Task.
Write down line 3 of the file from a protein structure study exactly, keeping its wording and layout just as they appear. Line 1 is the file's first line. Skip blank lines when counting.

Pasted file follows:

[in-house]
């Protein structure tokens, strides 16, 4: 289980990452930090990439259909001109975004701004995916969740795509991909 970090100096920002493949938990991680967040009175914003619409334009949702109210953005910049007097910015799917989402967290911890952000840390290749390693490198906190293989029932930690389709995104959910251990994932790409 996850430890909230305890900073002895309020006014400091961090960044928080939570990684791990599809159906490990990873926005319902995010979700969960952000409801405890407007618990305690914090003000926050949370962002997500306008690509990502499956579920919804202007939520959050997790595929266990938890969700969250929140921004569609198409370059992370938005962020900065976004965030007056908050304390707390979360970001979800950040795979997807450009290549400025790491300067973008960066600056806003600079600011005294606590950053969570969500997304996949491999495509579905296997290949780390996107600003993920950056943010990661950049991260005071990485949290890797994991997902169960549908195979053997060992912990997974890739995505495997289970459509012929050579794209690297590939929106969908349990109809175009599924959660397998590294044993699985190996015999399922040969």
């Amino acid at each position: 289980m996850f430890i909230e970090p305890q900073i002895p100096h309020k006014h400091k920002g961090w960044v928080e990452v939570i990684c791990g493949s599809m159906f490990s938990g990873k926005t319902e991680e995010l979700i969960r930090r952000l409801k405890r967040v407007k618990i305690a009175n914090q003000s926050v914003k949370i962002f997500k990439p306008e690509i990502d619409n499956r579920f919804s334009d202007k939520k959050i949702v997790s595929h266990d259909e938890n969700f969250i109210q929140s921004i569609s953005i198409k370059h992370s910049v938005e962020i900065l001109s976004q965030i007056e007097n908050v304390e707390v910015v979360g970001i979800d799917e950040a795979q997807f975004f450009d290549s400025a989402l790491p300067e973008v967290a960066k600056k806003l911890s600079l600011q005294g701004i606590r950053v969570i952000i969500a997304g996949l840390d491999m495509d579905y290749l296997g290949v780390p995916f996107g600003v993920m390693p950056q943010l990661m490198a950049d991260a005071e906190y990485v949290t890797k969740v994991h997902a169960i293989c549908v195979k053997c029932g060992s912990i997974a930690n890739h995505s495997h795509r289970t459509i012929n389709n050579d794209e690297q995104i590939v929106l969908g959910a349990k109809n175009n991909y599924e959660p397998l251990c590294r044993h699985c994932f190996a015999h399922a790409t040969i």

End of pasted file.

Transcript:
């Amino acid at each position: 289980m996850f430890i909230e970090p305890q900073i002895p100096h309020k006014h400091k920002g961090w960044v928080e990452v939570i990684c791990g493949s599809m159906f490990s938990g990873k926005t319902e991680e995010l979700i969960r930090r952000l409801k405890r967040v407007k618990i305690a009175n914090q003000s926050v914003k949370i962002f997500k990439p306008e690509i990502d619409n499956r579920f919804s334009d202007k939520k959050i949702v997790s595929h266990d259909e938890n969700f969250i109210q929140s921004i569609s953005i198409k370059h992370s910049v938005e962020i900065l001109s976004q965030i007056e007097n908050v304390e707390v910015v979360g970001i979800d799917e950040a795979q997807f975004f450009d290549s400025a989402l790491p300067e973008v967290a960066k600056k806003l911890s600079l600011q005294g701004i606590r950053v969570i952000i969500a997304g996949l840390d491999m495509d579905y290749l296997g290949v780390p995916f996107g600003v993920m390693p950056q943010l990661m490198a950049d991260a005071e906190y990485v949290t890797k969740v994991h997902a169960i293989c549908v195979k053997c029932g060992s912990i997974a930690n890739h995505s495997h795509r289970t459509i012929n389709n050579d794209e690297q995104i590939v929106l969908g959910a349990k109809n175009n991909y599924e959660p397998l251990c590294r044993h699985c994932f190996a015999h399922a790409t040969i």